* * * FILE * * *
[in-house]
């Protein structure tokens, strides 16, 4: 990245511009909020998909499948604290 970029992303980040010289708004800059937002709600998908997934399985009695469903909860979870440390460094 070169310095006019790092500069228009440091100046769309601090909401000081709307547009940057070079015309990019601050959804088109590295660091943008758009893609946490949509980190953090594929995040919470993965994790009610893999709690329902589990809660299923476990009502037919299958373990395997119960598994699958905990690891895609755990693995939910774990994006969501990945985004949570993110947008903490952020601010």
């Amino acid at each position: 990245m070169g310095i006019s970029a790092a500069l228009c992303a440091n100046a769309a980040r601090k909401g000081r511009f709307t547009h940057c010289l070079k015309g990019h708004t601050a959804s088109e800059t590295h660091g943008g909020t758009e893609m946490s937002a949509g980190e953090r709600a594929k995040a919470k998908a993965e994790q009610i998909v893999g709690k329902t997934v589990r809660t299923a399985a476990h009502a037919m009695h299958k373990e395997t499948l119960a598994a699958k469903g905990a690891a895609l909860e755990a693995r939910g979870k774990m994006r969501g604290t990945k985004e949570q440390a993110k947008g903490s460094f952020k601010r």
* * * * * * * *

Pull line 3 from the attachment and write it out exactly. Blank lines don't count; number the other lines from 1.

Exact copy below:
């Amino acid at each position: 990245m070169g310095i006019s970029a790092a500069l228009c992303a440091n100046a769309a980040r601090k909401g000081r511009f709307t547009h940057c010289l070079k015309g990019h708004t601050a959804s088109e800059t590295h660091g943008g909020t758009e893609m946490s937002a949509g980190e953090r709600a594929k995040a919470k998908a993965e994790q009610i998909v893999g709690k329902t997934v589990r809660t299923a399985a476990h009502a037919m009695h299958k373990e395997t499948l119960a598994a699958k469903g905990a690891a895609l909860e755990a693995r939910g979870k774990m994006r969501g604290t990945k985004e949570q440390a993110k947008g903490s460094f952020k601010r």